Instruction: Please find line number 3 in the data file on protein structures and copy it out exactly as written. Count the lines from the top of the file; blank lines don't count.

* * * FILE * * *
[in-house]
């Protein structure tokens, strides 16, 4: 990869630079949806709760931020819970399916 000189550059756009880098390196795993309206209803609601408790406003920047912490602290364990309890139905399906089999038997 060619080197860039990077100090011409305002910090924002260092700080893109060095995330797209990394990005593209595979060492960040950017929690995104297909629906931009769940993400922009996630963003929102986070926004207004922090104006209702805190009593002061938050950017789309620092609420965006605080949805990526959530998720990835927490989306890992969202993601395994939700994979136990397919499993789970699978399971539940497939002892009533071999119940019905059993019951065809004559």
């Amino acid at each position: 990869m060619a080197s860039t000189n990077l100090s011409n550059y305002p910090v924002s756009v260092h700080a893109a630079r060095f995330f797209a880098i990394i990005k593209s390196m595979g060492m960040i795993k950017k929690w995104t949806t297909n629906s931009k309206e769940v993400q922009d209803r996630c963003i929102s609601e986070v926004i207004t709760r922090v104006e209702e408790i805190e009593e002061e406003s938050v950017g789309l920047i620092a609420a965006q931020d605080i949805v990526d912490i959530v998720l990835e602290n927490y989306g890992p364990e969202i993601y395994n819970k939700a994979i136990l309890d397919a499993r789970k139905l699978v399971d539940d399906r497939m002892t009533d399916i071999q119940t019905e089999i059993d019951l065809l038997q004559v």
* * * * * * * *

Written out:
């Amino acid at each position: 990869m060619a080197s860039t000189n990077l100090s011409n550059y305002p910090v924002s756009v260092h700080a893109a630079r060095f995330f797209a880098i990394i990005k593209s390196m595979g060492m960040i795993k950017k929690w995104t949806t297909n629906s931009k309206e769940v993400q922009d209803r996630c963003i929102s609601e986070v926004i207004t709760r922090v104006e209702e408790i805190e009593e002061e406003s938050v950017g789309l920047i620092a609420a965006q931020d605080i949805v990526d912490i959530v998720l990835e602290n927490y989306g890992p364990e969202i993601y395994n819970k939700a994979i136990l309890d397919a499993r789970k139905l699978v399971d539940d399906r497939m002892t009533d399916i071999q119940t019905e089999i059993d019951l065809l038997q004559v």